One of the many reasons I love bone broth that it’s a super food, but it’s so simple to make, and inexpensive. I’ve been playing around with recipes for years, and recently settled on a tasty (but oh-so-easy) Instant Pot bone broth, ready in just two hours. Don’t have an Instant Pot? No problem, you can make this easy broth in the crockpot as well, just not quite as quickly.
Before we get into the details, let me first answer a question I’m often asked: Why spend time making broth when you can pick up a box at the supermarket?
Store bought broth (often called ‘stock’) is not the same thing as homemade bone broth. It’s cooked at high temperatures to reduce cook time, resulting in a liquid that does not gel, and is missing many of the nutrients available from collagen. Many brands also add MSG and other flavorings. These may add a little something to your food, but there are no health benefits and potential health risks given the additives. See the end of the article for options to purchase broth if making it is not your thing.
Sourcing bones can be intimidating, but it doesn’t have to be.
The easiest way to obtain bones is to buy bone-in meat. I like to buy an organic rotisserie chicken at Whole Foods (check which day they are on sale in your store!). Once we are done with the meat, the carcass is perfect for a batch of bone broth. Steaks, pork chops, beef and pork roasts, and raw whole chickens are also great sources for bones. I keep a bag in the freezer with leftover bones after cooking, and once it’s full I’m ready to make a batch of broth, with no cost for bones.
You can also find bones by asking for soup bones, meaty bones, marrow bones, knuckles, and oxtail at:
- Local farms (use EatWild to find farmers local to you)
- Farmers markets (use Local Harvest to find farmers markets in your area)
- Any health food market that has a butcher
- Online retailers like US Wellness Meats
The type of animal doesn’t matter. In fact, it’s great to vary what you are using (chicken, beef, pork, lamb, etc.) to get a variety of nutrients. You can make a batch of broth from a single animal source or mix them.
In terms of quality, the higher the quality of the bones, the more nutrient-dense the broth will be. Ideally, broth is made from the bones of organic, pasture-raised animals. But don’t let perfection stop you from making bone broth. If you aren’t able to afford high quality bones, use what you can afford and skim off all fat before consuming (many toxins are stored in animal fat and you can reduce your exposure by discarding the fat).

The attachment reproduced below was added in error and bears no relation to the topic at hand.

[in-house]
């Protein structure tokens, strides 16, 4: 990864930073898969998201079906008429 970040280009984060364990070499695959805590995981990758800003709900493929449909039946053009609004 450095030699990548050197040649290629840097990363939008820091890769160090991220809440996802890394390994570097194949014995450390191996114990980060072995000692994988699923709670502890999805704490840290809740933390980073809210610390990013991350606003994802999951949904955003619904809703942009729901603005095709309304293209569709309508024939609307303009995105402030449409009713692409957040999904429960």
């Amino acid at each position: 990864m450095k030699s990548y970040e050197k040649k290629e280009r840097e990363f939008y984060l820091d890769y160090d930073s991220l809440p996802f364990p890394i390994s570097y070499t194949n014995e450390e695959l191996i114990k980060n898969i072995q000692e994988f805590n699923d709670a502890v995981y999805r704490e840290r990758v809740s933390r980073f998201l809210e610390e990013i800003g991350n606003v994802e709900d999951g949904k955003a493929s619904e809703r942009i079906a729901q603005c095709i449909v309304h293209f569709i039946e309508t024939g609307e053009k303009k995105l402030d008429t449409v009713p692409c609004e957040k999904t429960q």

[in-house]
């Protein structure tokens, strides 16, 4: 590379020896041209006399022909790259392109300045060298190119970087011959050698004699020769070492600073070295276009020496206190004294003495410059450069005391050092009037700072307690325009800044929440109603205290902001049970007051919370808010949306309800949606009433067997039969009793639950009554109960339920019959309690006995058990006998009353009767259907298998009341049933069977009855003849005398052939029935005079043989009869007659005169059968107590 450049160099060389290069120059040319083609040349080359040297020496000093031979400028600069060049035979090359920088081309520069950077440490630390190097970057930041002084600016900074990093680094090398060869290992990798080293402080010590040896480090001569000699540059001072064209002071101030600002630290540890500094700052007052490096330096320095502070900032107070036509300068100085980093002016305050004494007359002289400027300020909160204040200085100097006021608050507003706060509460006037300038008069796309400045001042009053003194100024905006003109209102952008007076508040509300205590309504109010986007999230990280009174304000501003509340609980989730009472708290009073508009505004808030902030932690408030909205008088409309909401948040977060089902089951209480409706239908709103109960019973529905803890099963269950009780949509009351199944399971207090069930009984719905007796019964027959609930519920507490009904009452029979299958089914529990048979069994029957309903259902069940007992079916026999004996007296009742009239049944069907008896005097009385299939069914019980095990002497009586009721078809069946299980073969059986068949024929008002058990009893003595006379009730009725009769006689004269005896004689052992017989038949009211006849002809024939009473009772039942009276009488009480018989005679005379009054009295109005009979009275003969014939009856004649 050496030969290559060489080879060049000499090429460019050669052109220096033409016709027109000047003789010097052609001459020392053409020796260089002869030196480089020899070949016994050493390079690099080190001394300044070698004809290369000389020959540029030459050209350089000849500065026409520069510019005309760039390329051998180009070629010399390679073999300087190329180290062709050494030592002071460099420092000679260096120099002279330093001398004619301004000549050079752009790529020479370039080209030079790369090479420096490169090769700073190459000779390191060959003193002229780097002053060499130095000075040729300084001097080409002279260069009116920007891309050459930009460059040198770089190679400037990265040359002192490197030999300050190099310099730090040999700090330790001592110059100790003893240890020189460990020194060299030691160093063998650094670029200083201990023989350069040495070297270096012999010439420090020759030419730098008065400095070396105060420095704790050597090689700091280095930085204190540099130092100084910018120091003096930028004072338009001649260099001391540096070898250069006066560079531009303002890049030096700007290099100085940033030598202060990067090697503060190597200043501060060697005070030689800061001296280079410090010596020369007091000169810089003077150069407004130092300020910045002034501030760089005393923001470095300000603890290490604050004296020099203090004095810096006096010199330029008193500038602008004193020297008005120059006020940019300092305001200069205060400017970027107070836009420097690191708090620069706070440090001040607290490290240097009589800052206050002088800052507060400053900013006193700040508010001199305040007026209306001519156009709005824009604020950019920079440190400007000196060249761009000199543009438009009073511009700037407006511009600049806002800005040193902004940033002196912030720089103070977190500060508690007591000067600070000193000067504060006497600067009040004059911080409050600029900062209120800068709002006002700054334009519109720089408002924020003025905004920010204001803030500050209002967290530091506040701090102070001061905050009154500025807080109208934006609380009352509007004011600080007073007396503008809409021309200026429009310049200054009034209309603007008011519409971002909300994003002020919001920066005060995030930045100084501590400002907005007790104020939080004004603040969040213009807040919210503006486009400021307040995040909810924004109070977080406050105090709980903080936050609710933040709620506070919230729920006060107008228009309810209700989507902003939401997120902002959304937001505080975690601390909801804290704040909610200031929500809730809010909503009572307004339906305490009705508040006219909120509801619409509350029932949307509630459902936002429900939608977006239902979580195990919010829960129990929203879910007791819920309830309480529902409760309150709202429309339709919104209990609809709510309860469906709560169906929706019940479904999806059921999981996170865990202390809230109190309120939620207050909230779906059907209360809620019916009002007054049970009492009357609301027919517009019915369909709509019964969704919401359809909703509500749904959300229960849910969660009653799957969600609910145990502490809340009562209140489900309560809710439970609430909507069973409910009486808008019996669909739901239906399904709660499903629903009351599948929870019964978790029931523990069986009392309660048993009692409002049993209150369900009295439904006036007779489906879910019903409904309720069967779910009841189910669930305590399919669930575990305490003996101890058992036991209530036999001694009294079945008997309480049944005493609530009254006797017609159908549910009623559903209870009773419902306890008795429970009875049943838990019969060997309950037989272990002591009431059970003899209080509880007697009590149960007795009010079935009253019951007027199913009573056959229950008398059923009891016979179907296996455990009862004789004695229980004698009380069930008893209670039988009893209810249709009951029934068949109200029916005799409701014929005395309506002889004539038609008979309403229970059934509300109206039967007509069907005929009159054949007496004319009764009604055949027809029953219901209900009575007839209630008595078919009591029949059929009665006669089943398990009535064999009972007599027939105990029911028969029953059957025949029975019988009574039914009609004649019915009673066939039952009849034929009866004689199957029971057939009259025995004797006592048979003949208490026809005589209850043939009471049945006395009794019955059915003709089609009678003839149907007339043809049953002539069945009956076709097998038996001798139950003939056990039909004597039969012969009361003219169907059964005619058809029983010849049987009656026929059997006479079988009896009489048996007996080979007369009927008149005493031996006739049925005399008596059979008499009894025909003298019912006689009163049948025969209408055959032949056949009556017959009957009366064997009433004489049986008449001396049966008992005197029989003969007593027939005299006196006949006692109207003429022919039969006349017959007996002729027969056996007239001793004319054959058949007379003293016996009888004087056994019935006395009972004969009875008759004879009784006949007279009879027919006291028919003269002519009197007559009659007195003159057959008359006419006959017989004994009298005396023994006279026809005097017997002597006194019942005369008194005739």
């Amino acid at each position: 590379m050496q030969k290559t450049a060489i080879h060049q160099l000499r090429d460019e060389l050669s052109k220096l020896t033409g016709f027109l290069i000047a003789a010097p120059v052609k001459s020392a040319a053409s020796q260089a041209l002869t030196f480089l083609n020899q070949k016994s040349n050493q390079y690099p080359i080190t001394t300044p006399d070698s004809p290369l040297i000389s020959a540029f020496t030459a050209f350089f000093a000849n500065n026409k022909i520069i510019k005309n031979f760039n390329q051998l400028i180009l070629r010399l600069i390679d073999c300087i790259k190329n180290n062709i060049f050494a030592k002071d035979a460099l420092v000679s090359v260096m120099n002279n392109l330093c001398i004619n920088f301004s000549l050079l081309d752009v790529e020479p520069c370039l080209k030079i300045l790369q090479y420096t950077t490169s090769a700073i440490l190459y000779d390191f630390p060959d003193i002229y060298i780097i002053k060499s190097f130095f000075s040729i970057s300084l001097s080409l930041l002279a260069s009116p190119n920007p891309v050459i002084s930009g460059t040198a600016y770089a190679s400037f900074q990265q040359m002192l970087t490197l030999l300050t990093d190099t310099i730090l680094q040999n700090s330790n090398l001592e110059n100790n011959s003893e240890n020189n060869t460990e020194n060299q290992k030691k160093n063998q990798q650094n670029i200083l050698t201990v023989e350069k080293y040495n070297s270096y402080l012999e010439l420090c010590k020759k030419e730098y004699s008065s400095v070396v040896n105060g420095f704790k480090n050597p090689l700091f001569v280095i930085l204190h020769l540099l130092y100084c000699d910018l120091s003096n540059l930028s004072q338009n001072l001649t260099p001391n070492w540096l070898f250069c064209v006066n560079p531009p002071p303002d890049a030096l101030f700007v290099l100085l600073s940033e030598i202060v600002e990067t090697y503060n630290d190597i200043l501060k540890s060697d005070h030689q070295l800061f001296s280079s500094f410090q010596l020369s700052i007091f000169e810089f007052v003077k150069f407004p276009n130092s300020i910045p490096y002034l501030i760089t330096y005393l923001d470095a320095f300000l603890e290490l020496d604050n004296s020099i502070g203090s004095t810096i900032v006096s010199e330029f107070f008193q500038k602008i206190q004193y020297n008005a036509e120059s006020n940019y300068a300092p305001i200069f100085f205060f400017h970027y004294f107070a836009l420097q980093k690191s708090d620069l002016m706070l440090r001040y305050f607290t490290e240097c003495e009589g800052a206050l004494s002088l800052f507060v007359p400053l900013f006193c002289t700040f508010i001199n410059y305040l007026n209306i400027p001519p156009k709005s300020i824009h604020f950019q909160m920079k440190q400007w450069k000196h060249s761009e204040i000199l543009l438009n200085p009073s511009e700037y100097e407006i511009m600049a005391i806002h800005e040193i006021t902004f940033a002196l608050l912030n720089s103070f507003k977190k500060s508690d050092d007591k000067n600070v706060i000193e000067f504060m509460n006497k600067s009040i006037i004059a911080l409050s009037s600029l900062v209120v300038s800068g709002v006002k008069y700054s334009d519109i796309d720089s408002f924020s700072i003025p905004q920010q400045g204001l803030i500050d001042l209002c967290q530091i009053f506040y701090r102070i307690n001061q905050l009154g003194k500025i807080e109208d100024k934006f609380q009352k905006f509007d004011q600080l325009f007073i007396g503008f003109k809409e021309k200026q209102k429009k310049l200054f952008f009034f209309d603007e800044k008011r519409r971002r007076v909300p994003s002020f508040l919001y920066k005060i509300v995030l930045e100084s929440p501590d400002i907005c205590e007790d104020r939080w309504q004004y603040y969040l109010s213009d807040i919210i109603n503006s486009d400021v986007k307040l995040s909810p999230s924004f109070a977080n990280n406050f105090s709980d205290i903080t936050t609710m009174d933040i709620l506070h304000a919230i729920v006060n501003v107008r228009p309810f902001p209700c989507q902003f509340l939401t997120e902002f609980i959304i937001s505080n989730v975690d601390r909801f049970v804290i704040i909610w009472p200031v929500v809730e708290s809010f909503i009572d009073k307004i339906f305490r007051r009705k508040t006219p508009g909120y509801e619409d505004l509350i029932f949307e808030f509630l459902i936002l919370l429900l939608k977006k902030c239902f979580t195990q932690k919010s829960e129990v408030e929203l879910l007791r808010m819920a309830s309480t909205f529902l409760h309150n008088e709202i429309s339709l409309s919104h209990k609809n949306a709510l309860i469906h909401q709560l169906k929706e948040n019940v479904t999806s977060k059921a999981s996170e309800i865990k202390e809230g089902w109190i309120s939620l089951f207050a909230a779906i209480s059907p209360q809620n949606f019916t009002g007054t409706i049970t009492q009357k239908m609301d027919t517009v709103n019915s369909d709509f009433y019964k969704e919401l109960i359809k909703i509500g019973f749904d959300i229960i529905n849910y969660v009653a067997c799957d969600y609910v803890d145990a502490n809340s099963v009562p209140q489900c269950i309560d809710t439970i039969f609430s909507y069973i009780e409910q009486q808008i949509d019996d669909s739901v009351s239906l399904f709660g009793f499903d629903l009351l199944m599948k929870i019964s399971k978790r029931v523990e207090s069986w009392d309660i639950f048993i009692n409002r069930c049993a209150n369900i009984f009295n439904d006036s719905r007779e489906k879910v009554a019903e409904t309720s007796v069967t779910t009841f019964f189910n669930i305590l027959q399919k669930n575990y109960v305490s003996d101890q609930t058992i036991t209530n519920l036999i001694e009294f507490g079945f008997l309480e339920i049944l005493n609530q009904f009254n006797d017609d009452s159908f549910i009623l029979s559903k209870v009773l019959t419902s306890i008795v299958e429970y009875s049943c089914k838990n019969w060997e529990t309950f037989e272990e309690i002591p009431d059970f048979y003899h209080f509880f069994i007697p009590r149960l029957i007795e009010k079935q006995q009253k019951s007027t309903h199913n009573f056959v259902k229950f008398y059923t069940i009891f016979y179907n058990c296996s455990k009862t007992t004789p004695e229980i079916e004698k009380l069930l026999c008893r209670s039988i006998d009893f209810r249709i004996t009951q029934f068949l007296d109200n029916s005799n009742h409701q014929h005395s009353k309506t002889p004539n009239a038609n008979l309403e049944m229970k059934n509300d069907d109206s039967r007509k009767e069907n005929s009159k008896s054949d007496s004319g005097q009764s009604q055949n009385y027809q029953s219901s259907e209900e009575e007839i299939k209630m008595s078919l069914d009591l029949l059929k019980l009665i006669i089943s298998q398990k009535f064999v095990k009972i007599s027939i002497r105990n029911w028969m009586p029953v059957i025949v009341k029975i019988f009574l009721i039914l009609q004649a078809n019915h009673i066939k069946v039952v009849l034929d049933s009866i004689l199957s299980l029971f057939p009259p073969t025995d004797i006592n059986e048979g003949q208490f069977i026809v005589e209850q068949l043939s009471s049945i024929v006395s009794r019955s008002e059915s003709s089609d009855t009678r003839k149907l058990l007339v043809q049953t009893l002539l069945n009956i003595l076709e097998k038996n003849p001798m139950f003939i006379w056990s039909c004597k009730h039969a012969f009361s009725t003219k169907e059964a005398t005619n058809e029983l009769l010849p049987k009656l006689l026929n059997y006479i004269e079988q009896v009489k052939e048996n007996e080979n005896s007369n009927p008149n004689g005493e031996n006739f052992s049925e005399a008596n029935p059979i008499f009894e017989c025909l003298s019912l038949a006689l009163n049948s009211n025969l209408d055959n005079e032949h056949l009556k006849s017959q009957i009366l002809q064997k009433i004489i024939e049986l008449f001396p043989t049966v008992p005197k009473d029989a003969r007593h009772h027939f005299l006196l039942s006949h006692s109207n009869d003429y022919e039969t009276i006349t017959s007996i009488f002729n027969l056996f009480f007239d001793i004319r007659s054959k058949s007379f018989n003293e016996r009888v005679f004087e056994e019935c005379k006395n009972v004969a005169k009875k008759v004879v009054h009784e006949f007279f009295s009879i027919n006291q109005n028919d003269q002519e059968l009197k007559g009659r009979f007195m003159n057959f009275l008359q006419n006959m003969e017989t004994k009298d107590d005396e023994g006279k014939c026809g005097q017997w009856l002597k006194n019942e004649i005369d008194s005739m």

How to Make Broth That Gels
One fun property of bone broth is that it can gel. While fun to poke, it also means your broth is collagen-rich. Collagen (or gelatin), and the amino acids available in it, have many heath benefits. Not all broths will gel, and that is okay. Bone broth is nutrient-dense outside of collagen.
If you want your broth to gel, it’s helpful to use parts of the animal that contain a lot of collagen, like skin, feet, and joints. I find that broth from a whole chicken usually gels because the carcass includes several joints and skin. However, beef bones without knuckle bones don’t often result in a broth that gels.
Adding chicken feet to your broth will produce a gelatinous, collagen-rich broth. Remember that we are only a few generations away from using the whole animal. Your grandmother most likely handled chicken feet at some point. Rather than think of them as gross or disgusting, think of it as respectful. If we are going to take an animal’s life to benefit our health, let’s make use of the whole animal. You can find chicken feet and trotters (pig feet) at the same places listed above.
Why Add Vinegar?
Vinegar is added to broth to help release the nutrients in the bones. Just like we need adequate stomach acid to properly break down food and release nutrients, the acid in vinegar pulls minerals out of the bones.While it may seem intimidating, making a batch of Instant Pot bone broth is actually quite easy! Click To Tweet
Storing Bone Broth
Bone broth will keep in the fridge for 3-4 days; any broth that will not be used by then is best kept frozen. I like to freeze my broth in a silicon muffin mold and in glass jars so that I have options of how much to defrost.
For each batch of broth I fill six ‘muffins’ in my mold with about 1/4 cup broth each (or about 3/4 full). Make sure to place the muffin mold on a cookie sheet or other flat surface first, otherwise you won’t be able to move it to the freezer without spilling broth. Once frozen, save in a freezer-safe container. These are the perfect size for cooking veggies, and will defrost in a pan in just a few minutes.
I store the remainder of my broth in glass mason jars. Storing frozen liquids in glass is safe if you take proper precautions. First, make sure your jars are freezer-safe, like these. Next, allow your broth to cool before storing it in the jars. And finally, never fill jars beyond the max fill line. I freeze broth in 24oz jars, but only to the two cup (160z) line. I find that most often I use broth in two and four cup quantities.
Where Can I Buy Quality Broth?
Perhaps you read about the benefits of bone broth and are thinking bone broth sounds great, but know you aren’t going to make a pot of it yourself anytime soon. There are options for purchasing nutrient-rich, healing bone broth. Buying bone broth is expensive, but if you are looking for a nourishing and healing food and are unable to make it yourself, it’s worth looking into.
While I have not tried prepared bone broth, I have heard good things about Kettle & Fire and Pacific Bone Broth. Pacific Bone Broth is available in local grocery stores, but make sure you are buying the bone broth, not the stock.